It boasts that it is visited by four out of every five expectant mothers in the UK, takes £420m a year from its – 84 per cent female – customers and claims to be "the No 1 retailer for mums-to-be and parents alike". Yet the boardroom of the beleaguered baby brand Mothercare remains overwhelmingly dominated by men.
There is only one woman on the board at Mothercare, which last week appointed Lovefilm's chief executive – and new father – Simon Calver to lead a board whose average age is 58. Amanda Mackenzie, a non-executive director, says the firm has "every intention" for her not to be the only woman.
Mr Calver's appointment as chief executive at one of Britain's leading retailers for women highlights complaints that too many FTSE 100 boards are overwhelmingly "pale, male and stale". Maxine Benson, founder of the Everywoman business network, said: "Diversity is about profitability. It is not about gender, but about recognising that companies with women at the top outperform those without, because they are more innovative."
Such complaints were given extra relevance by a warning from David Cameron last week that Britain's economy will "fail" unless more women are promoted into boardrooms. He said business leaders had not made sufficient progress in ensuring women get top jobs and would consider "golden skirt quotas" as a last resort.
"The case is overwhelming that companies are run better if we have men and women alongside each other," Mr Cameron said, suggesting that the economy loses £40bn a year because of the lack of gender balance. "If we can't get there in other ways, I think we have to have quotas." The Government has called on firms to more then double the number of women in boardrooms by 2015.
Leading businesswomen question whether it is good sense to have decisions made overwhelmingly by men. Liz Field, the chief executive of the Financial Skills Network, said: "Considering the purchasing power of women, every organisation needs to look carefully at the makeup of its board. The more in tune you are with the marketplace, the better able you are to react to their needs."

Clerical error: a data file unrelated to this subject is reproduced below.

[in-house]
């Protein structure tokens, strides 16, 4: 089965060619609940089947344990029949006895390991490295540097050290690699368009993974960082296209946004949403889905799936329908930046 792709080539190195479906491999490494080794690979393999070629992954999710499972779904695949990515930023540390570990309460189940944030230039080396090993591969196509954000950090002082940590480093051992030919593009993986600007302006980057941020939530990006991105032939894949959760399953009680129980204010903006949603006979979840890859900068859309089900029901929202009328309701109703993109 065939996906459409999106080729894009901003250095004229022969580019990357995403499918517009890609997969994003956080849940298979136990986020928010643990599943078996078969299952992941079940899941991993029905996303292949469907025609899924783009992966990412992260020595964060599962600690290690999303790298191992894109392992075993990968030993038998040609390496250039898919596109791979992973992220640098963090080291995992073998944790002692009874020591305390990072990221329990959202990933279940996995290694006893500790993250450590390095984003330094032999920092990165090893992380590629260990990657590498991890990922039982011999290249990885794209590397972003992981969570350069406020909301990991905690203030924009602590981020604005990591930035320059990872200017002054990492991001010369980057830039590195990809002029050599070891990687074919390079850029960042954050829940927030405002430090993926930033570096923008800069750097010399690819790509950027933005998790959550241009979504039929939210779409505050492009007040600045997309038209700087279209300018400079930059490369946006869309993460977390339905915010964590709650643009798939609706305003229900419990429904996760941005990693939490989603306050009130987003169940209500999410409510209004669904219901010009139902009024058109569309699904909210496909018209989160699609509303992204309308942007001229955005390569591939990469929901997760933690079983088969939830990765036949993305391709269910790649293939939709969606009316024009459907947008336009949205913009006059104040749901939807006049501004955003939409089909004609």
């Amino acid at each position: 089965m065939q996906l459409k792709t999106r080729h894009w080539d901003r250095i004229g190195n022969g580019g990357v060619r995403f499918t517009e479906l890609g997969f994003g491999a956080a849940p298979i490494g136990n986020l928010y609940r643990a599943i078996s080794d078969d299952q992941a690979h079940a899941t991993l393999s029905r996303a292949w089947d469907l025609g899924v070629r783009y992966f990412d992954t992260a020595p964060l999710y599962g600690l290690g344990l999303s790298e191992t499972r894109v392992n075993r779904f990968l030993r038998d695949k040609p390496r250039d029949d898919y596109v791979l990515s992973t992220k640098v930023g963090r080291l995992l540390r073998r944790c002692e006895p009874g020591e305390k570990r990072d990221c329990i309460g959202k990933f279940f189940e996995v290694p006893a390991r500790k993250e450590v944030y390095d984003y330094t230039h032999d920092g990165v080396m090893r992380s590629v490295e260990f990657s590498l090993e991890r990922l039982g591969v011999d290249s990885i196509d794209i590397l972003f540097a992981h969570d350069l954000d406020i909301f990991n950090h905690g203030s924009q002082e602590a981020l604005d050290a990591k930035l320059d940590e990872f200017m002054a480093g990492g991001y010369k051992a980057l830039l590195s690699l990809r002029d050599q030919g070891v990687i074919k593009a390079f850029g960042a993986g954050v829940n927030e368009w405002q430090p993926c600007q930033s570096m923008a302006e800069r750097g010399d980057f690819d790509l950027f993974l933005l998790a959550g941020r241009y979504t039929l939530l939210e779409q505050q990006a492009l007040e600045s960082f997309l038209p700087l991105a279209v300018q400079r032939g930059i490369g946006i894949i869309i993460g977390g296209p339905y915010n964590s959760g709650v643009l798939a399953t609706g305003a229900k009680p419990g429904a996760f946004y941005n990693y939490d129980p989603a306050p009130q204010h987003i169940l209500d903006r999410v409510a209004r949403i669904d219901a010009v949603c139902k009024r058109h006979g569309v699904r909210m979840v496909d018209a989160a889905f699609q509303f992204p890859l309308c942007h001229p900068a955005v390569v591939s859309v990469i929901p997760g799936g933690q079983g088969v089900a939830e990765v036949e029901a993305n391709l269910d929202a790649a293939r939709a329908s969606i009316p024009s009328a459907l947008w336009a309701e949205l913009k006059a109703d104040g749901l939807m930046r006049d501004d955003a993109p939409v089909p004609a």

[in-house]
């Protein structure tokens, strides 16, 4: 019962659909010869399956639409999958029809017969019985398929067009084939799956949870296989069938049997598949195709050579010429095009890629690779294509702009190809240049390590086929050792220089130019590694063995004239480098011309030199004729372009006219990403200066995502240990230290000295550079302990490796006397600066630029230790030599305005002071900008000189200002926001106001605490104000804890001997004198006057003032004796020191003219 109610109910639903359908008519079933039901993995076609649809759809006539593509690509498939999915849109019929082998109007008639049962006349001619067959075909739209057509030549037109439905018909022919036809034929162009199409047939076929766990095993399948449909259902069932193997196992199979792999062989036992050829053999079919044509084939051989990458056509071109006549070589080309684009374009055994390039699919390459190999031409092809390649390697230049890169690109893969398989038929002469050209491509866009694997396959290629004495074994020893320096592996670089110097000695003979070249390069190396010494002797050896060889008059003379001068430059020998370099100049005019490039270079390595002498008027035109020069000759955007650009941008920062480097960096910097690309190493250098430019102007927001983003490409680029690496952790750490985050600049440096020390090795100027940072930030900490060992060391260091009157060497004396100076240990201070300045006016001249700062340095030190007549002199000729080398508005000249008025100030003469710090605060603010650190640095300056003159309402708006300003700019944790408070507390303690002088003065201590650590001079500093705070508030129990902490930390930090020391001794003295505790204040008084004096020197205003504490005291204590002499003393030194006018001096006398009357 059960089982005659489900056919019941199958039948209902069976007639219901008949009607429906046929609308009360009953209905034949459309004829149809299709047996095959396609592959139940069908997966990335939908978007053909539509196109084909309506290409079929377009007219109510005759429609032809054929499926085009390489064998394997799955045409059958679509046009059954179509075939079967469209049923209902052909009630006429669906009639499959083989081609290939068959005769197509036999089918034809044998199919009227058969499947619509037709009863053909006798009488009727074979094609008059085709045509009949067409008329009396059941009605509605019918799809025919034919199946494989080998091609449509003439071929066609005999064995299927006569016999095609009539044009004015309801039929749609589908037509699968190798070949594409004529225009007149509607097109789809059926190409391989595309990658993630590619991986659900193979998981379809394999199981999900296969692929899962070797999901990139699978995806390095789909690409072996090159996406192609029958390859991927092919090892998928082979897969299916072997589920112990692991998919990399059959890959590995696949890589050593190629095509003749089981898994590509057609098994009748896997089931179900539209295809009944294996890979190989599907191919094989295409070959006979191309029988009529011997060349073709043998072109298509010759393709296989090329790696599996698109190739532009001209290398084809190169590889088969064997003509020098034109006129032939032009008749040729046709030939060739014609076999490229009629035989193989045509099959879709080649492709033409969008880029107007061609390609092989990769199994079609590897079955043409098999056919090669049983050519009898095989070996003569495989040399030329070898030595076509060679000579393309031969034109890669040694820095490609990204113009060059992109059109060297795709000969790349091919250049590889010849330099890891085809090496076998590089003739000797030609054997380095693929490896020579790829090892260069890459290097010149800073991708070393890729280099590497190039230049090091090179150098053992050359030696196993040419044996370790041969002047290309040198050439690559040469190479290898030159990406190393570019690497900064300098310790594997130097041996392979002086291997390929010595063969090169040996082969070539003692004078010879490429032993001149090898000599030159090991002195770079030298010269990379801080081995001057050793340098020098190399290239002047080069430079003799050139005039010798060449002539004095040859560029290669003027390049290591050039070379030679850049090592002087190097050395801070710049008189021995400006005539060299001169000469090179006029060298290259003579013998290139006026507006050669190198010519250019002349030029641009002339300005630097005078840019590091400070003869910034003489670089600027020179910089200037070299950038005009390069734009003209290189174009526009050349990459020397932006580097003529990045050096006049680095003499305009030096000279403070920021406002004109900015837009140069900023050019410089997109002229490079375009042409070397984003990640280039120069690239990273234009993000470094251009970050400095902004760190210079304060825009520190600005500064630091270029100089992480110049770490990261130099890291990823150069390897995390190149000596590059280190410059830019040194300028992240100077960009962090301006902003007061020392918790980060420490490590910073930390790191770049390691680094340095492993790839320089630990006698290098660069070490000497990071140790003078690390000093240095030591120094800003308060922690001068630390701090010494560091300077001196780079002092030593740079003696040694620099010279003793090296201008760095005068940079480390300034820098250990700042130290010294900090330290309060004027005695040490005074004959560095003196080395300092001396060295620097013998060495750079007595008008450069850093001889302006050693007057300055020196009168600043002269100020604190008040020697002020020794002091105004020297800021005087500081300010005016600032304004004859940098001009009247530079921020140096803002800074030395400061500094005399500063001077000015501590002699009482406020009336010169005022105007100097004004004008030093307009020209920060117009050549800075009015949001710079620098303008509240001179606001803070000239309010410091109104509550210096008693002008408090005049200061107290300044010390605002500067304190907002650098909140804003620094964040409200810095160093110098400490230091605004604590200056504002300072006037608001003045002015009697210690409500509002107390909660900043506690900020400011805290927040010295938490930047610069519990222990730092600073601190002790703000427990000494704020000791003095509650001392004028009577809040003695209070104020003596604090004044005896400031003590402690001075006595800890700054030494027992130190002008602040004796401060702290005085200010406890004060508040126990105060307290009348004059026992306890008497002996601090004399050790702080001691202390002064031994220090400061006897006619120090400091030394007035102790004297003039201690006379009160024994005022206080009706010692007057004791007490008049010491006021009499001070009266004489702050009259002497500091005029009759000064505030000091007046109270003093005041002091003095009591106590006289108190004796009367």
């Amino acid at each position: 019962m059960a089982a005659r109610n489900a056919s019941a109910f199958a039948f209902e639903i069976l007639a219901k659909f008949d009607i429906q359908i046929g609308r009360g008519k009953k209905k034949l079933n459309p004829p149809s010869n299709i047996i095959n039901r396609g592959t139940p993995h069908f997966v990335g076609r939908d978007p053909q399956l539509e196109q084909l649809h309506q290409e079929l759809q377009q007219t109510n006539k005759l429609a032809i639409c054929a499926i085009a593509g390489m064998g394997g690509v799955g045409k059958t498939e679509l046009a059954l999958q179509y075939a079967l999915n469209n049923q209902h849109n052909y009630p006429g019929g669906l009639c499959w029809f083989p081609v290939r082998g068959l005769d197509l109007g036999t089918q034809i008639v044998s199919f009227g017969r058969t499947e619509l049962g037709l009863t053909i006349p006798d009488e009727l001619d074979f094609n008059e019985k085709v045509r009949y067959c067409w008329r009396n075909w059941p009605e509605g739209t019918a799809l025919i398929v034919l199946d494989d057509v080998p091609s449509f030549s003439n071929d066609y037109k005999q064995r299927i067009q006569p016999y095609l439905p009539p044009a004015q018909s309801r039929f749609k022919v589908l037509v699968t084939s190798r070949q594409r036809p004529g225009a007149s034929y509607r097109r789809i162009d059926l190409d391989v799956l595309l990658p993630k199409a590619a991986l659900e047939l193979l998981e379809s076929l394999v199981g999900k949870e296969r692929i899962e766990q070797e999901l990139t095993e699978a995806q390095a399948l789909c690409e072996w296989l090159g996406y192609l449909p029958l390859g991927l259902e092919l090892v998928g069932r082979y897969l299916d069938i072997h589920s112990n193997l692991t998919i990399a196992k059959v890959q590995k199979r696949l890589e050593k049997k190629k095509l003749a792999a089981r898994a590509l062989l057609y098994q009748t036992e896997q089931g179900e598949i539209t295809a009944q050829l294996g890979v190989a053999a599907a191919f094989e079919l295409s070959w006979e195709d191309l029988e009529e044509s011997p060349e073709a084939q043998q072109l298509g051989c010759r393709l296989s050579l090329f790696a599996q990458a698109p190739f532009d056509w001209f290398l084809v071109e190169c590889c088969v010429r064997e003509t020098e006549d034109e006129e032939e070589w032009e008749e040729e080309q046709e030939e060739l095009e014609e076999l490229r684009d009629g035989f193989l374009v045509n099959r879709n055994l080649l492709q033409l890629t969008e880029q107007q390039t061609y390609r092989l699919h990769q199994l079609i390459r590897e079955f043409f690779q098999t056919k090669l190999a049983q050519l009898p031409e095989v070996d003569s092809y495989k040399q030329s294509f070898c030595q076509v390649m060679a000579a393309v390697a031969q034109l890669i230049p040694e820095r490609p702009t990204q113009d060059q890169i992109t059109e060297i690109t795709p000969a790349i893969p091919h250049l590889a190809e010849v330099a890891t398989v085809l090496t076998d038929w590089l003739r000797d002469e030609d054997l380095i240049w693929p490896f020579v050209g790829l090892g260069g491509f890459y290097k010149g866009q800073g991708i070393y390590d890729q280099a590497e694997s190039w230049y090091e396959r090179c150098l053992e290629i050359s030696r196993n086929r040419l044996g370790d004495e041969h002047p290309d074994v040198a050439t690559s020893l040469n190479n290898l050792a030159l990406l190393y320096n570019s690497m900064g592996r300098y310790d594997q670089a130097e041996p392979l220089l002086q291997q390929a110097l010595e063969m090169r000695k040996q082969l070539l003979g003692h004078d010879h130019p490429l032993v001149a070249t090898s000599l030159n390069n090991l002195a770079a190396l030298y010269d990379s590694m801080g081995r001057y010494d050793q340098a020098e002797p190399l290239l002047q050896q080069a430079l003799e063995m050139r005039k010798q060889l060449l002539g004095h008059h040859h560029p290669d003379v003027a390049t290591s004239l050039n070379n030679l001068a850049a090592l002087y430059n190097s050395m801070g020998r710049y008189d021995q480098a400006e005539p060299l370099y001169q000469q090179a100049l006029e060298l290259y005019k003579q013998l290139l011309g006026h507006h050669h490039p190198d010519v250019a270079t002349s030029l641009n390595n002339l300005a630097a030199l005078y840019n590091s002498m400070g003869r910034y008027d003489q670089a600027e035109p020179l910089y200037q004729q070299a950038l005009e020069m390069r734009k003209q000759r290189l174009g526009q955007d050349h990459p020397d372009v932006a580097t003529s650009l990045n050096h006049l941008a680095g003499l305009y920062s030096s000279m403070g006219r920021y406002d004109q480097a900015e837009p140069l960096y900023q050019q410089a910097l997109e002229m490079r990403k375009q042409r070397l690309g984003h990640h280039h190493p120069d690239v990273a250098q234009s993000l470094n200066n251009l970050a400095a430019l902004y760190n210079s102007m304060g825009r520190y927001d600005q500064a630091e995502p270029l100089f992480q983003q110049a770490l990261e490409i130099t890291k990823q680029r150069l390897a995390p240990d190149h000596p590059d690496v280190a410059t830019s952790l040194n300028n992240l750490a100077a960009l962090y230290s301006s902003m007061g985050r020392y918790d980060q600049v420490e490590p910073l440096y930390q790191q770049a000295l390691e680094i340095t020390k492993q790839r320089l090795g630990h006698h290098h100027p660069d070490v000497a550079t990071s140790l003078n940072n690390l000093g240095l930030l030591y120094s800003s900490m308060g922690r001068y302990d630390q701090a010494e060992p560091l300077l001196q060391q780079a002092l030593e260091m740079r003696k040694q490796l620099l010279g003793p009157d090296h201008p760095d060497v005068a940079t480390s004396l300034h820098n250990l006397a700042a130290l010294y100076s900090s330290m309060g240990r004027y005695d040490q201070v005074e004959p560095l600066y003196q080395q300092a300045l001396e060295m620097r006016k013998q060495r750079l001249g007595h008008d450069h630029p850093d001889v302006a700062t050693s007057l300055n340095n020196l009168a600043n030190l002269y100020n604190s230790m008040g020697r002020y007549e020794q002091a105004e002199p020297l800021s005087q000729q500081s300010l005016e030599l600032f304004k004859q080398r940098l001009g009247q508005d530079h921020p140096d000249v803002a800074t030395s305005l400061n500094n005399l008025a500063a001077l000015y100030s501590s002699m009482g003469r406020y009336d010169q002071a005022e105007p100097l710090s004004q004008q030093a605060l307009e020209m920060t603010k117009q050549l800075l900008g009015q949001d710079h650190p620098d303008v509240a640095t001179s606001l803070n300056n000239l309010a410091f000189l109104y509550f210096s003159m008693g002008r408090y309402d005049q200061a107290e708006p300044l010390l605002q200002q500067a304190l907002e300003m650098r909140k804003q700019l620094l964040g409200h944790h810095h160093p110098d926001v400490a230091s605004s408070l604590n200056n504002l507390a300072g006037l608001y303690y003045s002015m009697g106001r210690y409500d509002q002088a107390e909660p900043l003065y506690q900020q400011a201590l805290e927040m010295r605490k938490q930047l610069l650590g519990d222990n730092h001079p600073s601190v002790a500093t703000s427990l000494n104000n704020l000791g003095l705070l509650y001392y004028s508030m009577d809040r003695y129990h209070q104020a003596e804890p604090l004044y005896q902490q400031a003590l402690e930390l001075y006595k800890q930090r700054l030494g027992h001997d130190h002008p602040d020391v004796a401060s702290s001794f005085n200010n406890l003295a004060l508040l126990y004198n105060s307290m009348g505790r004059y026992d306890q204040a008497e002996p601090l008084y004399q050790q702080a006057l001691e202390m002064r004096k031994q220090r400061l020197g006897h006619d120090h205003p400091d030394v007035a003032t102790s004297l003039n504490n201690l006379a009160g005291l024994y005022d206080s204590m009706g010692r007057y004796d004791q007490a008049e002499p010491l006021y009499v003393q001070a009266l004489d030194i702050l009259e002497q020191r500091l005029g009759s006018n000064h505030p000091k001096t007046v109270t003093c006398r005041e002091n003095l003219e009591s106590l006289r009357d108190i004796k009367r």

Laura Tenison, the founder of JoJo Maman Bebe, a baby and child clothing retailer, said Mothercare's international growth has been impressive, but she feels "it has taken its eye off its core British market". She said: "Mothercare was an entrepreneurial business: I feel they have forgotten their core brand values."
Her business, with a £30m turnover, has five women on the board. "I think a lot of the skills needed to run a business are very similar to those that women deploy in the home anyway," she said. "If you can offer people the appearance of giving them 100 per cent of your attention when really half your mind is occupied with something else, then you have reached that level of success."
Ms Benson said: "Decisions should be reflective of customers: how can Mothercare possibly reflect the needs of customers if their board does not think like its customers? The new chief executive is a brand and multichannel expert, and they now have the opportunity to bring people in to reflect their customers, to bring in family-friendly policies that resonate with their customers."
Mothercare used to be a high street essential for new mums. While it is hugely successful overseas, it will close a third of its stores in the UK after £18.5m losses last year.
While insiders blame former management, many mothers feel the retailer has become out of touch. Mother-to-be Claire Vivyan, 30, in north-west London, said it seemed "old-fashioned and overpriced", while Emma Reid, 33, a solicitor living in Edinburgh and mother of three-year-old Rufus, said she remembers trying on maternity clothes, but found Mothercare shops "lacking in the personal touch". Both Liz Droznika, 32, mother of seven-month-old Olivia, and Jessica Doughty, 31, art director and mother of 10-month-old William, said they would go to John Lewis for advice, and would not consider asking staff at Mothercare. They described the stock as "overpriced and dated".
Firms with the most women on their boards outperform those with the fewest on sales by 42 per cent, according to research by Catalyst, which promotes women in business.
Last year, ministers accepted the Lord Davies report that recommended that by 2015 women should make up 25 per cent of all boards. Currently only 15 per cent of FTSE 100 directors are women, as are five of the 22 members of the Cabinet.Reuse content